There is an analogy here that is rather revealing. We have made major inroads in the UK in reducing the overall level of smoking by a combination of public health education, social sanction and the banning of smoking in enclosed public spaces. Nobody should be under the illusion that the contribution of legislation in banning smoking was anything other than key in reducing the prevalence of smoking and reducing the overall level of tobacco-related harm.

It is ironic that just as we have come to see the benefit of combining education, treatment and legal sanction to reduce tobacco consumption, some of our leading parliamentarians seem convinced of the benefits of dismantling the legal barriers to wider drug use.
No country in the world has boldly discarded drugs enforcement and the UK would be unwise to go down such a road when we are beginning to see the success of our current tripartite approach combining treatment, prevention and drugs enforcement. We can do better in all of those spheres than at present, but that does not mean we should look to the government to become the major supplier or regulator of much wider forms of drugs consumption.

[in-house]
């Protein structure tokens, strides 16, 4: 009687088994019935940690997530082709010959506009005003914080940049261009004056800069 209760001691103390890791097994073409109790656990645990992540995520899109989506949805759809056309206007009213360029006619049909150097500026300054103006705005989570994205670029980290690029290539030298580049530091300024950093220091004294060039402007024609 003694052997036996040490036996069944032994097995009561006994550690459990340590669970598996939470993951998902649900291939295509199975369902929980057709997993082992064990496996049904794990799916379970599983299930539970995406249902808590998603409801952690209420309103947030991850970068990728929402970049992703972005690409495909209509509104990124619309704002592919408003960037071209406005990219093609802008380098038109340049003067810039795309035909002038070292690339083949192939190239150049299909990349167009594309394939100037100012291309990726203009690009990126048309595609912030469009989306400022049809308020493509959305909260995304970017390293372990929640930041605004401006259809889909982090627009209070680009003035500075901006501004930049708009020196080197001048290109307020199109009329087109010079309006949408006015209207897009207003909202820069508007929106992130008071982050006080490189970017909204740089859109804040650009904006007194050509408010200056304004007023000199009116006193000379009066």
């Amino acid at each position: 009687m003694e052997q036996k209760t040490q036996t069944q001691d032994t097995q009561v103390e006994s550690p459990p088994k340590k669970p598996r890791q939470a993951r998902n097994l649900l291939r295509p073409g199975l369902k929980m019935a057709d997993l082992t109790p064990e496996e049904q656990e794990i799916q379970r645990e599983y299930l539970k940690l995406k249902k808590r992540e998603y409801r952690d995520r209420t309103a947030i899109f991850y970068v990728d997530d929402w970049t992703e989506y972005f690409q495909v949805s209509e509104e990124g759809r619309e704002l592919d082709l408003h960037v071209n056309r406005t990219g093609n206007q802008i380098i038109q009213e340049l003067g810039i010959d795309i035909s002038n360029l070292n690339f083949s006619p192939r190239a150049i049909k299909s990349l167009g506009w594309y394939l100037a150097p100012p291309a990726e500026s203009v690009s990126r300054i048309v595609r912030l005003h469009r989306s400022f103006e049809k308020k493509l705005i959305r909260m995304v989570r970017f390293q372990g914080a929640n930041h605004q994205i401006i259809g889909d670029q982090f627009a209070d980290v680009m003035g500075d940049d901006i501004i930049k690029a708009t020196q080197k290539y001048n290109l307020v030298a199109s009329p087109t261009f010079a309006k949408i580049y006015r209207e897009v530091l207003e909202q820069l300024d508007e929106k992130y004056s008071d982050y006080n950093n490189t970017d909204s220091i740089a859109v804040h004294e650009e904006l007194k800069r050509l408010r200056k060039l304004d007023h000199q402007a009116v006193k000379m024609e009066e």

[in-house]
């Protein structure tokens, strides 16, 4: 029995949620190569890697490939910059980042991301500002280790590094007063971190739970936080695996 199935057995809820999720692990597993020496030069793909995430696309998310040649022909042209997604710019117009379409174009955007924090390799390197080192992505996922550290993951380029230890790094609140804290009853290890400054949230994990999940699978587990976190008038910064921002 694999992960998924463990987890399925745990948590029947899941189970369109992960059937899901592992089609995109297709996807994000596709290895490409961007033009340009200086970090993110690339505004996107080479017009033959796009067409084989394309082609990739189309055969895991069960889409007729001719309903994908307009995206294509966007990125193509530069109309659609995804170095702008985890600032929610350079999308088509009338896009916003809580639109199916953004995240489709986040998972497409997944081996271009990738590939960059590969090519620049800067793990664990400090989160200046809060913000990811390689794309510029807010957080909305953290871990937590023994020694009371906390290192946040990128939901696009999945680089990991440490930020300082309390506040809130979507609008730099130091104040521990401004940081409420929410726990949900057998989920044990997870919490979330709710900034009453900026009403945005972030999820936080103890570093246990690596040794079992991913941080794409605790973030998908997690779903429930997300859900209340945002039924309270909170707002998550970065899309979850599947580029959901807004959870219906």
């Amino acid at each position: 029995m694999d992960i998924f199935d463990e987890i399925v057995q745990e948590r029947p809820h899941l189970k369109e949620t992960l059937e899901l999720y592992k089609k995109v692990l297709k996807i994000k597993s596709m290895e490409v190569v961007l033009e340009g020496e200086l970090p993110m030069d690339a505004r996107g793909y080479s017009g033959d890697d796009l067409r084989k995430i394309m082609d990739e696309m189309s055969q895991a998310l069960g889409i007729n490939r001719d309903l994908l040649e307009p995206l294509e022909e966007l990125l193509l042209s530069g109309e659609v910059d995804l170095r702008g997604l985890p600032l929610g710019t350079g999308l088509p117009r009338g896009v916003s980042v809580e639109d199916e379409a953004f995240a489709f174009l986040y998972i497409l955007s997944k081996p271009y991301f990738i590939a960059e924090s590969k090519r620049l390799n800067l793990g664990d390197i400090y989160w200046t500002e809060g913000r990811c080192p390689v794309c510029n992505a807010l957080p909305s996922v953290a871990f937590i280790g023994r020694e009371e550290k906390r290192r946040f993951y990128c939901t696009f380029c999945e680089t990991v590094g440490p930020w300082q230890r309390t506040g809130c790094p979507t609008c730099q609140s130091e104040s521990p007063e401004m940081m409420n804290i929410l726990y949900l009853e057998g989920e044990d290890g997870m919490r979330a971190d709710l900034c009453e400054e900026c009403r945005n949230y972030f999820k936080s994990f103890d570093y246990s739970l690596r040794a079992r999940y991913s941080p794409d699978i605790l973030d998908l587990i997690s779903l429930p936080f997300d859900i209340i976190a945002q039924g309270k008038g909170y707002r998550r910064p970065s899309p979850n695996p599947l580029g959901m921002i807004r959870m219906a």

The all-parliamentary group has come up with another equally questionable proposal for dealing with the proliferation of so called legal high drugs, namely to make the producers and suppliers of those drugs subject to trading standards legislation within which they become legally responsible for the quality and safety of the drugs they supply.

I can see why the producers of those drugs might prefer operating under such a system, but could we possibly accept their assurances in terms of quality and safety, especially where those drugs are being produced in laboratories in distant parts of the world?

What would happen in all probability is that issues of safety would come a long way second to issues of profit in the manufacture and sale of those substances and we would see thousands of young people effectively being used as guinea pigs, consuming substances that they believe are relatively harmless and which we have legalised, but which in reality neither we nor they actually know what chemicals were even in the drugs they were consuming.